What’s a Force Plate for?

I find many non-engineers intimidated or confused by force plates. I’ve worked extensively with a variety of force plates, and have built one of my own. I thought I would share some wisdom on how they work, what they tell you, and how you shouldn’t be afraid of them!
So what is a force plate?! 

a force plate is a piece of equipment which measures the ground reaction force (GRF) when it is stepped on. They are typically buried into a floor or walkway to measure under-foot forces during walking. It is very similar to a bathroom scale, except while a scale gives you a magnitude (it is known as a scaler, no pun intended), a force plate gives you a magnitude AND a direction (it is known as a vector).

Force plates demonstrate Newton’s 3rd law: for every reaction there is an equal an opposite reaction because they show that for however much force your put on the ground, there is an equal force that the ground imparts on your foot, in the exact opposite direction.

top: a Kistler force plate which uses piezoelectric crystals
middle: an AMTI force plate which uses strain gauges
bottom: the custom force plate that I built at the Structure and Motion Lab @ the RVC which uses strain gauges



How they work

There are two main types of force plates, strain-based and piezoelectric. Strain-based force plates are less expensive to produce, while piezoelectric force plates can usually measure over a larger range of forces.

Strain-based force plates measure the tiny amount of deformation that occurs when the plate is loaded. This deformation measurement is usually done with strain gauges, arranged in what are called Wheatstone Bridges. Strain gauges, which are essentially electrical resistors, vary their resistance based on how much they are stretched. By placing groups of these gauges in key spots throughout the force plate structure, and connecting them all through electrical circuits, the whole plate deformation can be understood. Through calibration, this whole-plate deformation can be translated to whole-plate force.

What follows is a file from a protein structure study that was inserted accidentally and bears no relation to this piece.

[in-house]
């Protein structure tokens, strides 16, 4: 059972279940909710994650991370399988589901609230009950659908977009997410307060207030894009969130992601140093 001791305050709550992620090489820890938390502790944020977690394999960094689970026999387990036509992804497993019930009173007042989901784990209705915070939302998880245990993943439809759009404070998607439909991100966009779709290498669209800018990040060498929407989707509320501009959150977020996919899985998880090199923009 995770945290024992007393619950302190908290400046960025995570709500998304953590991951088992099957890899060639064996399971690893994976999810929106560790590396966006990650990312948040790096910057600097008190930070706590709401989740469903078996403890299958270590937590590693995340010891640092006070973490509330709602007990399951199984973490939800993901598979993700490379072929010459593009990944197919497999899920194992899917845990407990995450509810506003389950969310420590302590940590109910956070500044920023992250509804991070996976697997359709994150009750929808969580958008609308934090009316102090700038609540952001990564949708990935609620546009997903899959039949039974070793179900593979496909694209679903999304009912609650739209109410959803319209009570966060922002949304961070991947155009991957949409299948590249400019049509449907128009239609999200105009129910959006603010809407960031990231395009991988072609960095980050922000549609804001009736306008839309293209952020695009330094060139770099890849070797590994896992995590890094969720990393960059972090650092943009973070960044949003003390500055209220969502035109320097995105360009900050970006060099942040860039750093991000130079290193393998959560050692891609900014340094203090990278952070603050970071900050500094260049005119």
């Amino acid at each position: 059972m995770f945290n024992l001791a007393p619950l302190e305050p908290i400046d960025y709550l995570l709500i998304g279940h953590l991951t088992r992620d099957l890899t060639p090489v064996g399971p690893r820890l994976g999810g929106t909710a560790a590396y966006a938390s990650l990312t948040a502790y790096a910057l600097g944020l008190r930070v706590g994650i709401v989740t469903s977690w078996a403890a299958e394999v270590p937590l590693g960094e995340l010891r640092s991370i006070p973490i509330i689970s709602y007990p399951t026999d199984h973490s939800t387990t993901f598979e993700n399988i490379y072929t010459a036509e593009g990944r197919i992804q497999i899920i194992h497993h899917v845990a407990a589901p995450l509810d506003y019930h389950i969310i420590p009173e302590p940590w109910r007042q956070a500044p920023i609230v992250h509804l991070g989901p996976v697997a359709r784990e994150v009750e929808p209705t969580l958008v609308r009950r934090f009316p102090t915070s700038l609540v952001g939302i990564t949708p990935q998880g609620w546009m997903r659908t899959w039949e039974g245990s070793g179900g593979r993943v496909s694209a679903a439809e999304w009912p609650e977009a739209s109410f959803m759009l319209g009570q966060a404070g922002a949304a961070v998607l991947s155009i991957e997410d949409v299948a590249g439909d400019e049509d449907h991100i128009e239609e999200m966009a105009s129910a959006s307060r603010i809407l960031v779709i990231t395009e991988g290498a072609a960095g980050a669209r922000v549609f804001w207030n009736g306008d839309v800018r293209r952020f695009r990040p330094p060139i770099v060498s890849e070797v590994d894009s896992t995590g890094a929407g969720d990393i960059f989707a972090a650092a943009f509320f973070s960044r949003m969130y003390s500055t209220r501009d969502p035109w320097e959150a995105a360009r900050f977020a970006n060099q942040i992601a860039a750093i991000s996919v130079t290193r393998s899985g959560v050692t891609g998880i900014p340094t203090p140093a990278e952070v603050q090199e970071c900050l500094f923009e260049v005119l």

Piezoelectric force plates utilize the unique principles of piezoelectric crystals. Piezoelectric crystals generate electricity based on how much pressure they are under. By placing just a few of these crystals within the plate, the force vector applied to the plate can be calculated by combining the charge generated at each crystal. Piezoelectric force plates are simpler than strain-based force plates in that there are far less piezoelectric crystals than there are strain gauges, however piezoelectric crystals are a rare material and thus are expensive.

What they can tell you

In clinical biomechanics analysis, force plate data is typically used in a few different ways. The most basic is for observing the GRF itself to asses ones “impact” with the ground. This is usually done by looking at a graph of the vertical GRF vs. time, or by displaying the GRF vector as an arrow representative of its magnitude and direction (both shown below).



The force plate data, when used in tandem with  a motion capture system, can also give information about forces and moments occurring within the musculoskeletal system. While the motion capture system can tell you about the motion of the body segments and joints, force plate data under-foot allows you to calculate forces and moments within those segments and joints. This process is called inverse dynamics.

Finally, force plate data can be used to calculate the center of pressure (CoP) during the stance face of a stride. Force plates which are “6-axis” (can independently measure forces and moments in three orthogonal directions) can accurately perform this calculation. The CoP can be used to track the 2D position of weight bearing throughout stance or to help locate a foot in 3D when a motion capture system isn’t being used.

top: a typical vertical GRF, normalized to body weight
bottom: a subject (me) walking over force plates, with the plate location and vector overlaid.

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